Perusing the entire print history of the New Yorker, flipping through decades upon decades of the magazine's reportage, could once have been accomplished only in some stuffy room in the Condé Nast building—until 2005, when Bondi Digital released a searchable DVD set of the magazine's archives. The Complete New Yorker, which collected more than 4,000 issues of the venerable publication, allowed readers to digitally browse more than half a million pages from the magazine, appearing in their original format, with artwork and ads intact. That project has led Bondi to strike out on its own; now the digital publisher has a distributor and a handful of new deals with other magazines looking to catalogue their past.

After signing a similar deal in February with Playboy to create a series of DVD boxed sets featuring stories and pinups from the magazine in packages compiled by decade, Bondi has announced a distribution deal with Perseus and a new publishing deal with Rolling Stone. For the Rolling Stone package—dubbed Rolling Stone Cover-to-Cover: The First 40 Years—Bondi will be getting the product to stores through Perseus and working with Wenner Media (the magazine's parent) to market it.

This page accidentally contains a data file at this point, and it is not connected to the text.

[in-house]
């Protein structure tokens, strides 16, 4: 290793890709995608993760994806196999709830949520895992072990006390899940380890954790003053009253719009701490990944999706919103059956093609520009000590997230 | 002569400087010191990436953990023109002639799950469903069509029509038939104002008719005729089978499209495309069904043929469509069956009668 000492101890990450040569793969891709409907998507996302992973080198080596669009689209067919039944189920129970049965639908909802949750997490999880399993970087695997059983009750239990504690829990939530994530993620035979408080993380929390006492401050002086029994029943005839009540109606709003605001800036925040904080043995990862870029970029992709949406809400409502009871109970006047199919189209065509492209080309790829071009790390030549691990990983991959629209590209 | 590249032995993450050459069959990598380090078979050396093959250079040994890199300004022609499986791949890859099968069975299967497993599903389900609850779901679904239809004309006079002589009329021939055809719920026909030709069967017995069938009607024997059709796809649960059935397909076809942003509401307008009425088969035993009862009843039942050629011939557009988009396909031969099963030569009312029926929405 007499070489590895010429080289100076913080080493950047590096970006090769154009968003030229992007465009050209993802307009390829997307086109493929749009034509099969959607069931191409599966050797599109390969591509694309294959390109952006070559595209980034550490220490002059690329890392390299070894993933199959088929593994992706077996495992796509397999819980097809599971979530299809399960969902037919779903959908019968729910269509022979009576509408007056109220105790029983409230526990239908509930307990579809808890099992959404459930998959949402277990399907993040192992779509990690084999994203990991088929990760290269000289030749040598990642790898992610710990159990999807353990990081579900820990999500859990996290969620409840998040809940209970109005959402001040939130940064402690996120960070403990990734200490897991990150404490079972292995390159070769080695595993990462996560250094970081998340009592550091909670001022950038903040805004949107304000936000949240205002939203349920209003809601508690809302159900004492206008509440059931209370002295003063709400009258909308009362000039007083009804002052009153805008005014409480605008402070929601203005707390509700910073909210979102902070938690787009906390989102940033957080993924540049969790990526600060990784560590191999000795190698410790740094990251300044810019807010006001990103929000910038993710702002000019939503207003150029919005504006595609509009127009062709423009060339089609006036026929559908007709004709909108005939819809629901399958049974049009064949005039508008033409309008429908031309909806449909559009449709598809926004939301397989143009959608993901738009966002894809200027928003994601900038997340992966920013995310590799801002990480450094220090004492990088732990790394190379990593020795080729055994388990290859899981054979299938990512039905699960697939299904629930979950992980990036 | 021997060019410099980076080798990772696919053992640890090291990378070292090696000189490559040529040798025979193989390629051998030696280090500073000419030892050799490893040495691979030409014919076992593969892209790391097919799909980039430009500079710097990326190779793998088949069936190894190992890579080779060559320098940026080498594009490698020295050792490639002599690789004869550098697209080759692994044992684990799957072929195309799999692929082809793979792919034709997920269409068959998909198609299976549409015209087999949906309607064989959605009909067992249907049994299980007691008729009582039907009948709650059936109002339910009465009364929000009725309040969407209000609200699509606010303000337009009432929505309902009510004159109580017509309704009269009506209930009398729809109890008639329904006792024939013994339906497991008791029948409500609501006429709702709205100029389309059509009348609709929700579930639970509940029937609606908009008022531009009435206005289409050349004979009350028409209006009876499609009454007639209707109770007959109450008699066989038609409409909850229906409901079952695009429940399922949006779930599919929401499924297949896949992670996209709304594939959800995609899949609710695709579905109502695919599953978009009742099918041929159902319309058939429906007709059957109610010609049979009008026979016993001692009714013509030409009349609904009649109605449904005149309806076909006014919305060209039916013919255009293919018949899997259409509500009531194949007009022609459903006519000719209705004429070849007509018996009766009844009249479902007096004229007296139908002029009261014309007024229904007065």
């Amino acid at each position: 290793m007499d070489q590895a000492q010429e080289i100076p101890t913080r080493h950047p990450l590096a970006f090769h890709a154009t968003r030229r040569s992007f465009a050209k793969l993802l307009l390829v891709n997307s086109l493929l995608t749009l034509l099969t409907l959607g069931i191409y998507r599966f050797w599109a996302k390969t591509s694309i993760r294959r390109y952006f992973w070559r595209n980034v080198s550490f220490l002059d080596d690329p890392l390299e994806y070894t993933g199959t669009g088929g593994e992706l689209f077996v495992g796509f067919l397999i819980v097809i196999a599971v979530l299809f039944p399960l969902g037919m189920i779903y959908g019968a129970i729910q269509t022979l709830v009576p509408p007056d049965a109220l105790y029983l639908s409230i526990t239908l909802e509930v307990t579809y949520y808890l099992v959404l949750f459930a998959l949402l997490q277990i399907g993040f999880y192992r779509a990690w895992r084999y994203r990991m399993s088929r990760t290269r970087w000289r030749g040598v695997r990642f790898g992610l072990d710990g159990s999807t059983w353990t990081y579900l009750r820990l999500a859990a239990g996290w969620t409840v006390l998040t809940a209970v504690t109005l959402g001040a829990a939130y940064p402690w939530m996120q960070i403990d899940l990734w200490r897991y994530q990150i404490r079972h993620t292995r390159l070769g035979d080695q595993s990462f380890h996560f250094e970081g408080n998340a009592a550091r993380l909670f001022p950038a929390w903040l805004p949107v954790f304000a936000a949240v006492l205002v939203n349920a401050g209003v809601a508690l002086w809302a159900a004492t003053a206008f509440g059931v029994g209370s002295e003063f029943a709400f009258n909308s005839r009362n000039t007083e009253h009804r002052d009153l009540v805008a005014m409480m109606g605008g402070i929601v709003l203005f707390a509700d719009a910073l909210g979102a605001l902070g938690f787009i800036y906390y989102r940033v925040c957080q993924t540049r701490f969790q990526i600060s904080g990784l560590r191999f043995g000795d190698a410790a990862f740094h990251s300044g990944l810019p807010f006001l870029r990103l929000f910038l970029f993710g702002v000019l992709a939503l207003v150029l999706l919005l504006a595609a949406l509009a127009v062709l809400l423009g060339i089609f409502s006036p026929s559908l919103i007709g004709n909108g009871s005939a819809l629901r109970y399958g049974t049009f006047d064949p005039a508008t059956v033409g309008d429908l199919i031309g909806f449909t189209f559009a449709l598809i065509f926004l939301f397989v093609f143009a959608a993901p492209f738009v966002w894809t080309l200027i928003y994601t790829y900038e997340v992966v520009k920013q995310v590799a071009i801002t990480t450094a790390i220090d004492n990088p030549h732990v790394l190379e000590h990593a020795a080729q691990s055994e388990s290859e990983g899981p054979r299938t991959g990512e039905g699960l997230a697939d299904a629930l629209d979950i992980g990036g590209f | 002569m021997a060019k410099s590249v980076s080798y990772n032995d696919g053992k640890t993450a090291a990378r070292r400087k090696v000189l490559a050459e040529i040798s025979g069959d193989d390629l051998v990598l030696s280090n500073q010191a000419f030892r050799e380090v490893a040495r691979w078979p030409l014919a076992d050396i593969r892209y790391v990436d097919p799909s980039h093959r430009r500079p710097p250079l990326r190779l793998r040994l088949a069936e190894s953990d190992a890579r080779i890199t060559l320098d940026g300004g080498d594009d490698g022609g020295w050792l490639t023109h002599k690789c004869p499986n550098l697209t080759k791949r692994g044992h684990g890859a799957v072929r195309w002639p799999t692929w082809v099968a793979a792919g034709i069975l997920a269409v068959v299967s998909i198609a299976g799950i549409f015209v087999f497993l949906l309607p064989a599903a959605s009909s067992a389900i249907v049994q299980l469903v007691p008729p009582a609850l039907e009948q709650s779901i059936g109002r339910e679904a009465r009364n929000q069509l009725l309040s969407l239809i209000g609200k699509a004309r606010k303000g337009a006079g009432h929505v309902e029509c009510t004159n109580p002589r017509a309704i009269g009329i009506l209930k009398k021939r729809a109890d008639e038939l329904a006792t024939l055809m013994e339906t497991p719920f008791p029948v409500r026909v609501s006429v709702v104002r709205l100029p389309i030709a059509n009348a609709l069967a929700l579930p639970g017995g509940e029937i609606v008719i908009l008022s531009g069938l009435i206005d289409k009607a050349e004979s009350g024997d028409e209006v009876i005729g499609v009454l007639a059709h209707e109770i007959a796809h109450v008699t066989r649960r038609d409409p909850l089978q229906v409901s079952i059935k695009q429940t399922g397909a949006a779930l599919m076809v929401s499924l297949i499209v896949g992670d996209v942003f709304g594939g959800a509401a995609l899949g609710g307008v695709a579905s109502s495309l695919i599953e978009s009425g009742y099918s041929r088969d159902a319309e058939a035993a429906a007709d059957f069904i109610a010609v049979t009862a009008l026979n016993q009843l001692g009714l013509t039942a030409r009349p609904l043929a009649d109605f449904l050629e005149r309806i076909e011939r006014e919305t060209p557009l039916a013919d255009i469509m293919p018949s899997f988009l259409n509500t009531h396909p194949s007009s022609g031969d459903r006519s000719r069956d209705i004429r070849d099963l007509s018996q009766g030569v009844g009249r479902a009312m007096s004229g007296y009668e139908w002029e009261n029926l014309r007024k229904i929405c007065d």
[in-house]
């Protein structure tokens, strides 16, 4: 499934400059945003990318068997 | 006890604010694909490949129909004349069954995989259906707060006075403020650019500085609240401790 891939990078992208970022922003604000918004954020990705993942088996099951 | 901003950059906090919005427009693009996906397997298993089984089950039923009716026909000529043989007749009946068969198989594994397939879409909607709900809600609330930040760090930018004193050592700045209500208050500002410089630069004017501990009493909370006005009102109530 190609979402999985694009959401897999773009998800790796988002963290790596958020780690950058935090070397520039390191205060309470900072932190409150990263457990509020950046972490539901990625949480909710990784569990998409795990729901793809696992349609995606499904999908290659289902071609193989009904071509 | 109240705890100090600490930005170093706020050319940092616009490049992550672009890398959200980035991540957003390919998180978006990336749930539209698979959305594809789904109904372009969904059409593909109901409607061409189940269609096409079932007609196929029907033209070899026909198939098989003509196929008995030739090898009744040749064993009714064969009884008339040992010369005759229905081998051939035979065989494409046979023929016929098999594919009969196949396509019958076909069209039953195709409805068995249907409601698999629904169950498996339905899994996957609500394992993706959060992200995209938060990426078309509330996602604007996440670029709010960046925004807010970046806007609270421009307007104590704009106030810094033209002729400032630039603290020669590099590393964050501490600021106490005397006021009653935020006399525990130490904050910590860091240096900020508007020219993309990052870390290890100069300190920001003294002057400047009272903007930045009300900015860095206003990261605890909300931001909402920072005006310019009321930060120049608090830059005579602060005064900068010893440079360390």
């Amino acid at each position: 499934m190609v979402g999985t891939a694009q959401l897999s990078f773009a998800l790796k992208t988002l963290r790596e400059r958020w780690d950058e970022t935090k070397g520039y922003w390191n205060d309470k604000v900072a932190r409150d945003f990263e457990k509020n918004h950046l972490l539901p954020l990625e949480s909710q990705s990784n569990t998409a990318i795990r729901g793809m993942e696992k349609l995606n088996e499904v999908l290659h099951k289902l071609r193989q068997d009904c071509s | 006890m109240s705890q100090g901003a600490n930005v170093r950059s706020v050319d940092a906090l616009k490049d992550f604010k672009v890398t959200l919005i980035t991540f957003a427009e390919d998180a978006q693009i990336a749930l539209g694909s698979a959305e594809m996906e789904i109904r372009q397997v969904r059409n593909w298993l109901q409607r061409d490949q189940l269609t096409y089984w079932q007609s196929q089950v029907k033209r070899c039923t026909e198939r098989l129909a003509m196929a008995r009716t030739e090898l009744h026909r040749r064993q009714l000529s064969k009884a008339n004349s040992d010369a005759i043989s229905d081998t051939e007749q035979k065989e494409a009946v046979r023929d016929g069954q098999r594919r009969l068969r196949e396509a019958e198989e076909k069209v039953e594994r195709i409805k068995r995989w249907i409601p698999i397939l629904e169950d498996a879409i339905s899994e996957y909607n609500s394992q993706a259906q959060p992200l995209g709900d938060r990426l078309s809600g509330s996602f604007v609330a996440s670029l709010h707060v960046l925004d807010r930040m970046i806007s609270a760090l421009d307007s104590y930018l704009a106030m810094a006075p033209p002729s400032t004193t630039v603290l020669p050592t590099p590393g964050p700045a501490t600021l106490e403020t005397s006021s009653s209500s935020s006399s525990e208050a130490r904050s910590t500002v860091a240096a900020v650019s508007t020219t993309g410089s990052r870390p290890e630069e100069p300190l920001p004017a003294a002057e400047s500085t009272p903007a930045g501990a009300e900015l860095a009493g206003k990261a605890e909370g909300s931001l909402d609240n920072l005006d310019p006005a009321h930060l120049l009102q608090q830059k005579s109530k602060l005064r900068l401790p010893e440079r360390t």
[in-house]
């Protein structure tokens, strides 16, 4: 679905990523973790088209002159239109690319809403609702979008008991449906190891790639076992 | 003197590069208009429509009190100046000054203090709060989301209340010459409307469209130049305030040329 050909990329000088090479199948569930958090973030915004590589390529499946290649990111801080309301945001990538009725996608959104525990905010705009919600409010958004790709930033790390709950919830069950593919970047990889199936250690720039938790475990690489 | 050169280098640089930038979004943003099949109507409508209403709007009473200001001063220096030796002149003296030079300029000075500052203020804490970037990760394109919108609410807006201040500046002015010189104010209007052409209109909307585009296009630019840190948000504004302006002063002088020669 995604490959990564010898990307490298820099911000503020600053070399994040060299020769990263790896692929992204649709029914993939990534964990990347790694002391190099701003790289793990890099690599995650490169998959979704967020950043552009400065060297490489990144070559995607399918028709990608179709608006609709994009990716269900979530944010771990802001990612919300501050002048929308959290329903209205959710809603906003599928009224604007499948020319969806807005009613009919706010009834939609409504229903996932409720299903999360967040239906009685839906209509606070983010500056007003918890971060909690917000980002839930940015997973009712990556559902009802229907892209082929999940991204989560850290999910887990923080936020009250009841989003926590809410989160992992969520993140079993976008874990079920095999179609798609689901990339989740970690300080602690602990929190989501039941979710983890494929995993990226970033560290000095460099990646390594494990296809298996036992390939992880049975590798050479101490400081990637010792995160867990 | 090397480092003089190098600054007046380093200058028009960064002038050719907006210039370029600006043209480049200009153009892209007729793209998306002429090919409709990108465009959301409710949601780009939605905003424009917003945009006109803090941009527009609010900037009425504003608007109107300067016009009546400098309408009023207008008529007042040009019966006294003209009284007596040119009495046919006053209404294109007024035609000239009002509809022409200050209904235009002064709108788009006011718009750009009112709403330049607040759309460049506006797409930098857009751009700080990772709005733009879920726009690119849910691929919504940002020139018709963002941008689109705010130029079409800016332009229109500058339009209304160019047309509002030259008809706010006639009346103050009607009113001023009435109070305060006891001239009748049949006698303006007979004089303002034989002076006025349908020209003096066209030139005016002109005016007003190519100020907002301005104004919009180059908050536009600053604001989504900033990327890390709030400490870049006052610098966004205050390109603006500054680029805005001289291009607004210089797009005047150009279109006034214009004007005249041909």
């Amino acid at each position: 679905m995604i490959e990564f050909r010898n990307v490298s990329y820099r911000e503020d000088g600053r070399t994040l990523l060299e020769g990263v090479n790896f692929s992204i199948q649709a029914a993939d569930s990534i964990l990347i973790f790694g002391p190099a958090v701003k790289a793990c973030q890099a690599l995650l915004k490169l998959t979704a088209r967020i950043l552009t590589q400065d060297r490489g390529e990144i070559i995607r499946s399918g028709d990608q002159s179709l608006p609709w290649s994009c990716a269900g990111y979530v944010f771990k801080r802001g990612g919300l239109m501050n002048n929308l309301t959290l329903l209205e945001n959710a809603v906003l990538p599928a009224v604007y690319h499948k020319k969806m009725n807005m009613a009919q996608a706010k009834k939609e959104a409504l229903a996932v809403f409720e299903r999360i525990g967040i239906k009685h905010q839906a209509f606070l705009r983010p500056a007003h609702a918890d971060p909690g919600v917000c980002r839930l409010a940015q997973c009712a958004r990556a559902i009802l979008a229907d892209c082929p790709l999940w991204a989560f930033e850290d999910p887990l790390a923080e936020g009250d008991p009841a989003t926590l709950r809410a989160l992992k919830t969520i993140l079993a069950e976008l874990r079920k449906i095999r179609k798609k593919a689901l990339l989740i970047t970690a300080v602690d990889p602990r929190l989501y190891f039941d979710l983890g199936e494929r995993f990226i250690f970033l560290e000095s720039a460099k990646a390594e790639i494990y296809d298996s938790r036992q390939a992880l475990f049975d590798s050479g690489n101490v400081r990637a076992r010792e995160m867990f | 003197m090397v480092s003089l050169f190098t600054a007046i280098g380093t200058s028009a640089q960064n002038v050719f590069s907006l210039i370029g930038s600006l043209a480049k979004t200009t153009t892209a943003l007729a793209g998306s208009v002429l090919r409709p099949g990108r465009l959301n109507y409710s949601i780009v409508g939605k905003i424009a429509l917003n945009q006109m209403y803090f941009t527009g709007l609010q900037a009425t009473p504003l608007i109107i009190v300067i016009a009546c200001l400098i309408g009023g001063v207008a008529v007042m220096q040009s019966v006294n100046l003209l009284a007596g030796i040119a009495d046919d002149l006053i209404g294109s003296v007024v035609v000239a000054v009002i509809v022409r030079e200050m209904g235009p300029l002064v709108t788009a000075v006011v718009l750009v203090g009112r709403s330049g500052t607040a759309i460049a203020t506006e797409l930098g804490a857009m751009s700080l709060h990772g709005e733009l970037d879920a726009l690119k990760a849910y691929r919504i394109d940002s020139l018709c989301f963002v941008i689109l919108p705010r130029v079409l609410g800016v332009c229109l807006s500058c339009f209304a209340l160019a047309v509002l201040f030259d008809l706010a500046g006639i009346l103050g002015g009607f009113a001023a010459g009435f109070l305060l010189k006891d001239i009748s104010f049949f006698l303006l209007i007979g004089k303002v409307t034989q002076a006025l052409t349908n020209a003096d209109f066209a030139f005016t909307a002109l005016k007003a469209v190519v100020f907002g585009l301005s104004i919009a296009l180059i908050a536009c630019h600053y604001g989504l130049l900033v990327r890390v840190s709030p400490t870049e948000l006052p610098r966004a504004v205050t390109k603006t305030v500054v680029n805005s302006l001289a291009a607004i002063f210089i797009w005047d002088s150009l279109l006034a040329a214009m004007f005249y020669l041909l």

The Rolling Stone package, which will feature three DVDs and a 200-page companion book highlighting the magazine's memorable covers, will retail for $125 and comes in a gift case. It's set for an October publication, to coincide with the magazine's 40th anniversary (as well as the holiday shopping season), and Bondi cofounder David Anthony is hoping to get strong front-of-store displays. "It's a beautiful book and also powerful software, so we're definitely looking to work with retailers to help make sense of that," he said. Playboy: The 50s,priced at $100,will also bow in October.

Bondi, which is based in New York and which Anthony started with partner Murat Aktar, is unusual in that in creates both a consumer product and an internal database. On the New Yorker project, Bondi created the DVDs and gave the magazine's staff access to that same archive. "Part of the benefit of working with us is that we provide network software these magazines can use internally," Anthony said, noting that Bondi still works with the New Yorker on the software, much like an offsite IT team.

Anthony and Aktar, who both have backgrounds in digital media conversion—the duo's first company, Metropolis DVD, worked with media giants like Viacom and Paramount to create anthology music DVDs—are now talking to other magazine publishers about similar archival projects. Anthony would not release specific details on Bondi's potential clients but said that deals with "a number of large consumer magazines are in the works." He added that Bondi's also been speaking with European publishers about projects.